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Despite a self-image as generous, America gives less foreign aid per capita than most wealthy countries
GENEVA — America has always thought of itself as a generous country, and it is.
Some Americans are even convinced that the U.S. has been overly generous in carrying the lion’s share of the burden in provding development aid to poorer countries, and many wonder whether it can afford to continue to give so much amid the global economic downturn.
But when aid dollars are considered on a per capita basis, the truth is America ranks at the bottom of the list of the wealthiest countries in the world. And in recent years an international campaign has been mounting for the wealthiest countries, particularly America, to dedicate a higher percentage of their gross national income to aid for the develping world.
So one of the deceptively difficult foreign policy issues that Barack Obama will face as president is what to do about all this. If the Obama administration seeks to live up to the international call for a higher percentage of wealth to be dedicated to aid for development, it will need to begin by helping Americans develop a more realistic image of themselves in the world.
And it will have to encourage them to give more development aid at a time when the country is hurting in a way it has not since the Great Depression.
Some advisers close to the Obama administration are going so far as to recommend that a cabinet level post— a secretary for international development — be created to focus purely on development issues.
So how do we understand the ranking system that so contravenes America's perception of itself?
First of all, the U.S. does provide a huge amount of aid. It provides just over $22 billion dollars in official development aid—just under a fourth of the total amount of world development aid. And it gives more in total dollar terms than any other country in the world.
As Robert Glasser, Secretary General of CARE International, put it, “that is because it has the largest economy.”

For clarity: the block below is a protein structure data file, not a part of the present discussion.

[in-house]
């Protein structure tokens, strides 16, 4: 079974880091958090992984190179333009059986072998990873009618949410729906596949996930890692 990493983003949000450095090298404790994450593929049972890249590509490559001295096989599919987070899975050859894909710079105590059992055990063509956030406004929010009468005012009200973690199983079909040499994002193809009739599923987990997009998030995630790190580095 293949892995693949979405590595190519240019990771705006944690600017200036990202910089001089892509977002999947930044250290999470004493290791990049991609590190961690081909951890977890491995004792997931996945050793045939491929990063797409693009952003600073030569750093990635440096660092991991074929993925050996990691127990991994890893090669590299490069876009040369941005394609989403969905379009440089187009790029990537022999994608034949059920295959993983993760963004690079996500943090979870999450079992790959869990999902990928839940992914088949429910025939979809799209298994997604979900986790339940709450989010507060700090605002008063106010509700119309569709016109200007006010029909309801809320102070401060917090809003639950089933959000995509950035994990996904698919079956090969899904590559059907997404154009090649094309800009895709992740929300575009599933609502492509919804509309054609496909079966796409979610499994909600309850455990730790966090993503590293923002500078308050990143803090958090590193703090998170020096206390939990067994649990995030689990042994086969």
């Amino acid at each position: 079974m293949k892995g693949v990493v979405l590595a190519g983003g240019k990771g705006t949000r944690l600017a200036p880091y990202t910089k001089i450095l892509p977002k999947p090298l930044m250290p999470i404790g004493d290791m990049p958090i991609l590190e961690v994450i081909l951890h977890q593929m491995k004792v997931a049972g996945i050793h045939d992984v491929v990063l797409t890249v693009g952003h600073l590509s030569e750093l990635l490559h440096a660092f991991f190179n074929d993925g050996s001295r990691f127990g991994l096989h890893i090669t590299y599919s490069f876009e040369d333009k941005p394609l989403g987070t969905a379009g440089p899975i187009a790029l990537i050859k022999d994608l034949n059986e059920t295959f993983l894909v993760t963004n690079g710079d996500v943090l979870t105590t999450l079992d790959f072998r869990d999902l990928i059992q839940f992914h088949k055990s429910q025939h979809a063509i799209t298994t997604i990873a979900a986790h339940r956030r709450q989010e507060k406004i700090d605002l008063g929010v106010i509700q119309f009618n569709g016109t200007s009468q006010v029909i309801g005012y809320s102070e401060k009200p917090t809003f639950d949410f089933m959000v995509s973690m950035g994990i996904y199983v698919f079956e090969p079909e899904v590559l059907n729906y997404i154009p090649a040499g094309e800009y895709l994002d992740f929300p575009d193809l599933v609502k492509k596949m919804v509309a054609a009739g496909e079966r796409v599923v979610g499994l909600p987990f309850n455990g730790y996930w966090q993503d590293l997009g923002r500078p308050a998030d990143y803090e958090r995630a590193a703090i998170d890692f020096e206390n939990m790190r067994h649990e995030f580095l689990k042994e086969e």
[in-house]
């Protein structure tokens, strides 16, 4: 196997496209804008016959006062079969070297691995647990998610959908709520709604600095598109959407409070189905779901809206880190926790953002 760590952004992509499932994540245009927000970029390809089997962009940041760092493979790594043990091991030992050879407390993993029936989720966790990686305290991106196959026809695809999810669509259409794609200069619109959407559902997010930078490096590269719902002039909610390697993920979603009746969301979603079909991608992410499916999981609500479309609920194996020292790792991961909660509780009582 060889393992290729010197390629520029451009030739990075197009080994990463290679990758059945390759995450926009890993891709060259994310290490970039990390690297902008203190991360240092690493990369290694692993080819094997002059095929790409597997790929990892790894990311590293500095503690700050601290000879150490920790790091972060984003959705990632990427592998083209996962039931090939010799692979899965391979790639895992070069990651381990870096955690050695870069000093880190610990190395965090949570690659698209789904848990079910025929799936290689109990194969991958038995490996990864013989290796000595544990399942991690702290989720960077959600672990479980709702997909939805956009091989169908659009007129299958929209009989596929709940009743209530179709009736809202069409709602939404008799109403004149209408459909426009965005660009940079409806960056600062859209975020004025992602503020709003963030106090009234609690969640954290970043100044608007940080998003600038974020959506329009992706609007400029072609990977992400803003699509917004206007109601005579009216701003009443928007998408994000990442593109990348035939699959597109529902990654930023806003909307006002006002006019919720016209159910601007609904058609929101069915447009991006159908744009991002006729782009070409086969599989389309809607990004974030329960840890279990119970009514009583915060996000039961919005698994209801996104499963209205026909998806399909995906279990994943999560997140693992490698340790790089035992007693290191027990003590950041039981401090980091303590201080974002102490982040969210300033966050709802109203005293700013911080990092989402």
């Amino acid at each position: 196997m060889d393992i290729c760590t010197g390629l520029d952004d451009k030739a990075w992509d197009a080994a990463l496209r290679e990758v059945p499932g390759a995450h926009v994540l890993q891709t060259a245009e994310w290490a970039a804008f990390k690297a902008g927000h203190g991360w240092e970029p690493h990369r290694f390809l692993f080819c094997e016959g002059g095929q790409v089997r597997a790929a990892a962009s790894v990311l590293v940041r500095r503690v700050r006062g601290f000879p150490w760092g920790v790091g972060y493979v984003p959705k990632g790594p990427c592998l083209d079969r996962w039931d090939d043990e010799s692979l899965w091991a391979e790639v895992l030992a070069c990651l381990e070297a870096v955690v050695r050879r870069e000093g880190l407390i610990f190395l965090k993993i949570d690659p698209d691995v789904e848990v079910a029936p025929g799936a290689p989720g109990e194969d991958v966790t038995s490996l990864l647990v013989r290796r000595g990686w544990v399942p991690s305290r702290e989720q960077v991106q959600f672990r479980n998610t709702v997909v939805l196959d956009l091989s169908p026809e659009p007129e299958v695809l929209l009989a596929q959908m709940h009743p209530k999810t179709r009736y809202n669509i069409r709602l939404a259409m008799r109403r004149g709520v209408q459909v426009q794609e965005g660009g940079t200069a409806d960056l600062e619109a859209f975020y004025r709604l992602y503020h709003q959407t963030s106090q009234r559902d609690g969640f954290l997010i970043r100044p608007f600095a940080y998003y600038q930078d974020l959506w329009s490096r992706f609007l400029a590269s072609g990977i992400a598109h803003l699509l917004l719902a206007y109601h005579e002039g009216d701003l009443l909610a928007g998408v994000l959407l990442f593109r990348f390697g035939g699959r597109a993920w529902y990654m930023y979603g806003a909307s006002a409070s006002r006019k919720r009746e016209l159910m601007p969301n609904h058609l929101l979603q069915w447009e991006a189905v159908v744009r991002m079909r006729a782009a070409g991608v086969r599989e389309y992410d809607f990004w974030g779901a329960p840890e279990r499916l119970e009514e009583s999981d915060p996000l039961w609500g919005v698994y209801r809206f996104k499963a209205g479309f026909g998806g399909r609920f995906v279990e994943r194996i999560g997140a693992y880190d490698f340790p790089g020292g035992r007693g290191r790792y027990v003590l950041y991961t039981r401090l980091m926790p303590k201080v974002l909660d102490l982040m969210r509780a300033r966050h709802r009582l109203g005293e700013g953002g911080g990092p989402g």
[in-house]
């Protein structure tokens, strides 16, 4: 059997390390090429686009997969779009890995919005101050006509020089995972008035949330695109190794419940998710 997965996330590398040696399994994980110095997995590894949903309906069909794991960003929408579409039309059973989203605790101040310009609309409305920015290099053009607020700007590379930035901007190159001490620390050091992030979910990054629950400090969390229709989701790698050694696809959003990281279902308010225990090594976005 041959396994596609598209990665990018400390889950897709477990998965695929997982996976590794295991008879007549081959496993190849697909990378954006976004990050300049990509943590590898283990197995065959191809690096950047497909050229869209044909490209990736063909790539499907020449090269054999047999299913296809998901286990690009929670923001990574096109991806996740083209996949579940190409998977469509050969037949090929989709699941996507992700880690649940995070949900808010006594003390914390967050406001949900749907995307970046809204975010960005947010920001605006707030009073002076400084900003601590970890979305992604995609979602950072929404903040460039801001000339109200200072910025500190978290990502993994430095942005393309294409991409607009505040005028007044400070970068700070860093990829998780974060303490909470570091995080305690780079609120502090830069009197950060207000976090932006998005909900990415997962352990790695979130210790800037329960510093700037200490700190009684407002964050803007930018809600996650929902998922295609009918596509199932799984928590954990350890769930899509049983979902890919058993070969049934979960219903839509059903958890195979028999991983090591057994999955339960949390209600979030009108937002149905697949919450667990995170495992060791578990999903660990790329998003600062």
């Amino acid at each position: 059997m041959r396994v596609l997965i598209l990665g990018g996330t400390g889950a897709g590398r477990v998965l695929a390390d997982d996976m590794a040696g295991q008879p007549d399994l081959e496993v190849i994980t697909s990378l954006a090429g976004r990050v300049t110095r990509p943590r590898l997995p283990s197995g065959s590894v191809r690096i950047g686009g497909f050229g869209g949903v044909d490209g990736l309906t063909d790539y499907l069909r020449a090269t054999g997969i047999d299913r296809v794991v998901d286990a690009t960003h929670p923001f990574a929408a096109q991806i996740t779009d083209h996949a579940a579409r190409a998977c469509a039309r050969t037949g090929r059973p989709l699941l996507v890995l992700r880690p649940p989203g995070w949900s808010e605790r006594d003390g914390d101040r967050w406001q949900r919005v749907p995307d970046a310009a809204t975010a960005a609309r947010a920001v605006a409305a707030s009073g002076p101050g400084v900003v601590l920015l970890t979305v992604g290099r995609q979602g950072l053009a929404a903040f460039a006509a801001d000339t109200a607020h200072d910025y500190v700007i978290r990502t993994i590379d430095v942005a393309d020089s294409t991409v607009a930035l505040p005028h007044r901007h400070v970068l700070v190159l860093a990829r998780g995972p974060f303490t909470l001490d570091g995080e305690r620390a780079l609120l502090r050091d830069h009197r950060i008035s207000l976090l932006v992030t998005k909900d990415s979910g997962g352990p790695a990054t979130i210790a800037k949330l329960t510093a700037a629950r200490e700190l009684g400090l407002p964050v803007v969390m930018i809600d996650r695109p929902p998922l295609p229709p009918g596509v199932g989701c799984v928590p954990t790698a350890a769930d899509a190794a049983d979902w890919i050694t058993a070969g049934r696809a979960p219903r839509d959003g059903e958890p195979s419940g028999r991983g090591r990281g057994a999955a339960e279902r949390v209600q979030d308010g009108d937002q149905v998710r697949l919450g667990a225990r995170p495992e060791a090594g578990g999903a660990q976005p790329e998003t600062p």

But the Center for Global Development’s (CGD) latest index on actual commitment to development, ranked the U.S. 17 out of 22 countries — just behind France, and barely ahead of Switzerland. The CGD, a non-profit think tank dedicated to monitoring aid for developing countries, bases the ranking on how much the wealthy countries help poorer countries build prosperity, good government and security.
A major criticism of U.S. foreign aid is that Washington ties its help to sales of U.S. goods and services. There is also cynicism that it bases its decisions on whether to provide the aid on geopolitical interests, dumping billions on countries like Iraq and Afghanistan that are simply too politically unstable for long range development to have much of a chance.
Another complaint is that American aid donations are all too often tied to earmarks connected to domestic politics.
Michael Keating, Executive Director of the Africa Progress Panel, a new initiative chaired by former UN Secretary General Kofi Annan, points out that financial aid is only one part of a basket of initiatives needed for genuine development. America is frequently criticized for giving with one hand, and taking back with another.
“If you are giving millions of dollars in aid, but cut a country off economically by creating prohibitive tariffs or blocking immigration and remittances,” Keating says, “You are defeating your purpose.”
At the Millenium Summit in September, 2000, the U.S. and other wealthy countries promised to increase their aid contributions to 0.7% of their gross national incomes. Virtually the only countries that have matched that kind of commitment are Norway, Sweden, Denmark, Holland and Luxembourg. The U.S. is currently commiting a minimal 0.16% of its gross national income to development. The Bush administration actually doubled development aid during its eight years in office, and made important contributions to fighting HIV/AIDS, but a sizeable chunk of the development funding has gone to Iraq and Afghanistan.
The financial crisis has also had a perverse impact. The crisis has sent the dollar soaring in relation